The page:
“This one looks like a tropical plant,” Eugene Levy’s character in American Pie said as he examined the centerfold in a pornographic magazine. I didn’t realize how true that statement is. Thanks to commercial photographer, Nick Karras’ book Petals, I was able to see just how different vulvas can be. Last September, Nick Karras chatted to me on Sexy in Vancity about how he took pictures of a former lover’s vulva to show her how beautiful she was. At first she was uncomfortable looking at the photos. When he printed the photos in black and white, it seemed to erase the embarrassment she felt. She realized how beautiful her vulva was and showed the pictures to a friend.
Shortly after this, he was approached by several of the women in a women’s group of sexual violence survivors. Many of the women asked if they could pose for him. Through this process, he photographed over 100 women’s vulvas and the subjects of the photography sessions found healing through the process. When they saw the photographs, they could look at their vulvas without shame or stigma. His journey and the opinions of several sex educators (including Betty Dodson and Linda Savage PHD) was documented in the 2008 Winner of the Sexual Intelligence Award Film Petals Journey into Self Discovery. Last year, I saw the film during the Vancouver International Film Festival.
Towards the end of the film, the black and white photos revealed 48 photographs of vulvas. Each one did resemble a flower. Each one beautiful in its own right. Photograph after photograph paused for a brief moment on the screen. I sat in the dark watching each image different from the previous one. This should be a prerequisite to anyone studying the female anatomy, I thought. During the question and answer session after the film, Nick Karras mentioned that he was looking for models for a colour version of Petals geared towards university medical students.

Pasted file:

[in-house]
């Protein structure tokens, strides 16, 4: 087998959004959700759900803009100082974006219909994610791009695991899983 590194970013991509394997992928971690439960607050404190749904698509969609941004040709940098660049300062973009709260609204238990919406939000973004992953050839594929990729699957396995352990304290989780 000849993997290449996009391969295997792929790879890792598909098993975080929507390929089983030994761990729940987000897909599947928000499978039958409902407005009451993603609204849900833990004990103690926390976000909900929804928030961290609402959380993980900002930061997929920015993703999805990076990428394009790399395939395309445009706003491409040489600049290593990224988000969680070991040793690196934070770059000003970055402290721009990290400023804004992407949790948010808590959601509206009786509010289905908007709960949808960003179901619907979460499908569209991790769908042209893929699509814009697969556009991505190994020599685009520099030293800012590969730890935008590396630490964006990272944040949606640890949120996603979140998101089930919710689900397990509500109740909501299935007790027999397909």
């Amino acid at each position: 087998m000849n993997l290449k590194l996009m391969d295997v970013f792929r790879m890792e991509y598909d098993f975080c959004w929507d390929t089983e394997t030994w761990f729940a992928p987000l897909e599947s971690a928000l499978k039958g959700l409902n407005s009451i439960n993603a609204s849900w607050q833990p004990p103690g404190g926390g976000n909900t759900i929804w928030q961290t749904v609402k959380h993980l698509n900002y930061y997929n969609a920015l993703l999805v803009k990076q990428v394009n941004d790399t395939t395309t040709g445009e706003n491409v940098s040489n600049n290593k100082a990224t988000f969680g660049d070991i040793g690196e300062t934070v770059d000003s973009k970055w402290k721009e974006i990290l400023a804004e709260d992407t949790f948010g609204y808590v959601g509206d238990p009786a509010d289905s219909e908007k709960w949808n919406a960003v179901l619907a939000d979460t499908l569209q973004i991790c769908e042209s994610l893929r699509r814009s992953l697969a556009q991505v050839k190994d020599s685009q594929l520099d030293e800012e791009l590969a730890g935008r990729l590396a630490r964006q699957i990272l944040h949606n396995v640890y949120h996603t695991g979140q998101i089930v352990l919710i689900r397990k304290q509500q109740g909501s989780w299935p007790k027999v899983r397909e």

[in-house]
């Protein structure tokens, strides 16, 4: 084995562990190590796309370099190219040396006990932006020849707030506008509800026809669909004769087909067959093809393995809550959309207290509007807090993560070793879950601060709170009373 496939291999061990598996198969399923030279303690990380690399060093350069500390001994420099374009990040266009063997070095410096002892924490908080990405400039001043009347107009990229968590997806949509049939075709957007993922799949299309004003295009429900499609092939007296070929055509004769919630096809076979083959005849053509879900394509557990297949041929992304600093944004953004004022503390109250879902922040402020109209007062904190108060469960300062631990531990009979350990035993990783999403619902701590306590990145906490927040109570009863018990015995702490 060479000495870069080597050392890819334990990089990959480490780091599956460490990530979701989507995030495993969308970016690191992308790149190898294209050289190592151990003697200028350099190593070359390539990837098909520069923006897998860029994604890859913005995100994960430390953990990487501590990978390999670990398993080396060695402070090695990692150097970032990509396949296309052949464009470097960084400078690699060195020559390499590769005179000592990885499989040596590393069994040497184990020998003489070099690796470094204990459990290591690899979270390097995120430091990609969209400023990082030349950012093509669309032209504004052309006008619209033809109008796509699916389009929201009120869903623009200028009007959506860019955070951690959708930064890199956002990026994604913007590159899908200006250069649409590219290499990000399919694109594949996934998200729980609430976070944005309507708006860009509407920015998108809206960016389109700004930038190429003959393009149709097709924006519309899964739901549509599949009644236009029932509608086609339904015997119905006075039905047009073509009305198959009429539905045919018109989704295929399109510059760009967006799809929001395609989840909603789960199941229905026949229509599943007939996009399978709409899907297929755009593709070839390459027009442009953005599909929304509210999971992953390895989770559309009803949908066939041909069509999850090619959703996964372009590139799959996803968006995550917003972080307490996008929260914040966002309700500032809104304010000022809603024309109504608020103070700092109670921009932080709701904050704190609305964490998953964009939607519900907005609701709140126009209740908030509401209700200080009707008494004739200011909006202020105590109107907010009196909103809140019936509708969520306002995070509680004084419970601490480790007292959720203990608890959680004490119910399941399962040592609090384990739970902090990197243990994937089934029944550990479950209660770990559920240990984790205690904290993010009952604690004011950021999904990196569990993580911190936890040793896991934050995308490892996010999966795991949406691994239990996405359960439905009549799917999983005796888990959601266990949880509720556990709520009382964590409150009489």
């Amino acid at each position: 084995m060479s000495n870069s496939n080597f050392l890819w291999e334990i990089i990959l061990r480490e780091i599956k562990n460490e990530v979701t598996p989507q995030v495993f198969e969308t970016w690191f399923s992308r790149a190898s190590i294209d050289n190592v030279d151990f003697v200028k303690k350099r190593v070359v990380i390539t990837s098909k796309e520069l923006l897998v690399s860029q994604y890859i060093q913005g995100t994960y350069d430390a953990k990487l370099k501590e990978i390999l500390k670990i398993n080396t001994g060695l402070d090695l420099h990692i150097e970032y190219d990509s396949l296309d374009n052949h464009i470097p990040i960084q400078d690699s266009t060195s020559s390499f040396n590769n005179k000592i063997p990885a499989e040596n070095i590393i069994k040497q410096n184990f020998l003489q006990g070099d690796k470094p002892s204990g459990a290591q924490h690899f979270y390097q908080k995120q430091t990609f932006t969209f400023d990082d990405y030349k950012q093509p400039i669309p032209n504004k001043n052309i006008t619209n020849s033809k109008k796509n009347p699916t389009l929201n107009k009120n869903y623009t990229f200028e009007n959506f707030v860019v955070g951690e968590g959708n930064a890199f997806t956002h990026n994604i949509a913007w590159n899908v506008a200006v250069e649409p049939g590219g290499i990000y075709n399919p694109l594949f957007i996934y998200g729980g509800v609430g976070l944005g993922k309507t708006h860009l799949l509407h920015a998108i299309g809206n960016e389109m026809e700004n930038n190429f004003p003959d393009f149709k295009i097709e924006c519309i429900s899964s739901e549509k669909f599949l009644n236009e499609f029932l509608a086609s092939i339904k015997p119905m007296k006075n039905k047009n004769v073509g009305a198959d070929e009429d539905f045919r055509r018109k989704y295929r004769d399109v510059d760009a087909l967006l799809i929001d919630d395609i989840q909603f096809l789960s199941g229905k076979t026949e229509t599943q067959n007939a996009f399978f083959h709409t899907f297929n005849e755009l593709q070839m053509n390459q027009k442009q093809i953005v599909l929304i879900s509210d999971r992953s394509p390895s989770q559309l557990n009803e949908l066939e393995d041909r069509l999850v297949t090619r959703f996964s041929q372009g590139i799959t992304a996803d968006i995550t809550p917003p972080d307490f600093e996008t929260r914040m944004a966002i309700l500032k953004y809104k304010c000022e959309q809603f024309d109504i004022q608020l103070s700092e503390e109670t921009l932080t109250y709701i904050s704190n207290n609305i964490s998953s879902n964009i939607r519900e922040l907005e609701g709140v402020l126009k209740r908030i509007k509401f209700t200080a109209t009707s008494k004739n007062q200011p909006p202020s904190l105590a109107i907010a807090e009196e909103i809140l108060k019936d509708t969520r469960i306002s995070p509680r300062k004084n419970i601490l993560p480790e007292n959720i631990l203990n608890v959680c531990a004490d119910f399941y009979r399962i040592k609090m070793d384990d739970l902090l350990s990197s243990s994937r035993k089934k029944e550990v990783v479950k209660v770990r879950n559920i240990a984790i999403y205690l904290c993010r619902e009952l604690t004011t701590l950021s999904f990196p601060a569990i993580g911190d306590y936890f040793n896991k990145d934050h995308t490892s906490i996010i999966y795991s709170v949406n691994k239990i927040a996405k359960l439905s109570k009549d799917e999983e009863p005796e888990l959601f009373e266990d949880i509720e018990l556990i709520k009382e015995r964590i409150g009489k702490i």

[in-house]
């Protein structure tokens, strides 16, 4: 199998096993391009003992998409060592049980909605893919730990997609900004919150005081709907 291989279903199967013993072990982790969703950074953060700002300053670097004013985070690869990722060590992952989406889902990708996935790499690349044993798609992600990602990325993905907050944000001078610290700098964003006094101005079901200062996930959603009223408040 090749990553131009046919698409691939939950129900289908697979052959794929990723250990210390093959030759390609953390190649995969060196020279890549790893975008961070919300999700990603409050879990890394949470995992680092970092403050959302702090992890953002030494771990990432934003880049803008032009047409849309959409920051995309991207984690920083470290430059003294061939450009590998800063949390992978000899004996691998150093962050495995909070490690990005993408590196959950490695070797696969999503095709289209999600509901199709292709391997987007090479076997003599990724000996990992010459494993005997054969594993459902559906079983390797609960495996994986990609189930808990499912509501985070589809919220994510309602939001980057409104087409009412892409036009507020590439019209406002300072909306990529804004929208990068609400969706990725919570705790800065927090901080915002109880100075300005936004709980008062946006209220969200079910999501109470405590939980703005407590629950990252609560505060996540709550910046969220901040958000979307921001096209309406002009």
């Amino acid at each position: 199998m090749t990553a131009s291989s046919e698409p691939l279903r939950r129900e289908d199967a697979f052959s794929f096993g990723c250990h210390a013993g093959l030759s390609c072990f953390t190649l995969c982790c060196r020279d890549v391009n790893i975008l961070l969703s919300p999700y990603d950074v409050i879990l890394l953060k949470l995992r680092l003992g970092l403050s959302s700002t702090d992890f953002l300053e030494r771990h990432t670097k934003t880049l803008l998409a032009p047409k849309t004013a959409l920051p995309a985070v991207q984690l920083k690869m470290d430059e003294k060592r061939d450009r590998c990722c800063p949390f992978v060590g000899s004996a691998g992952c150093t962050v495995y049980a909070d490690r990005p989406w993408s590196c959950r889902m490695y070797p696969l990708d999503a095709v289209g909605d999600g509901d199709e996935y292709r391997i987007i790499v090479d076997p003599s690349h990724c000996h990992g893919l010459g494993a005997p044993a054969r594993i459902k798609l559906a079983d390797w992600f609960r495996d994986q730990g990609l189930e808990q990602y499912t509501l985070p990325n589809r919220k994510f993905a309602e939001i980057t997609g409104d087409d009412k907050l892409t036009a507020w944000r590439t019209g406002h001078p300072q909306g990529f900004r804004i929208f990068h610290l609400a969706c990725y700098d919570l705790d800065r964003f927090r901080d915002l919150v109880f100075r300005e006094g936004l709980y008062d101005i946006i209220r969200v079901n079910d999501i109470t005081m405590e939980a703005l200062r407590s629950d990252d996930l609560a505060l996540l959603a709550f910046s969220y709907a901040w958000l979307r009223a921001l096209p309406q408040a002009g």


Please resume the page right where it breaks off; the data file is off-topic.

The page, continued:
Perhaps this should be a prerequisite to sex education in the school system. For some women, the only opportunity they have to see a vulva is if they hold a hand mirror at the exact perfect angle between their legs. How do we expect lovers of women to be able to give pleasure when we (ourselves) do not know what our anatomy is?
I am looking forward to chatting to celebrated sexuality teacher, Sheri Winston, CNM, RN, BSN, LMT about that on tonight’s show. Winston, author of Women’s Anatomy of Arousal Secret Maps to Buried Pleasure’s unique perspective is derived from decades of experience as a certified nurse-midwife, gynecology practitioner, registered nurse, holistic healer, childbirth educator, massage therapist, and student of the esoteric erotic arts. She is the founder and executive director of the Center for the Intimate Arts.
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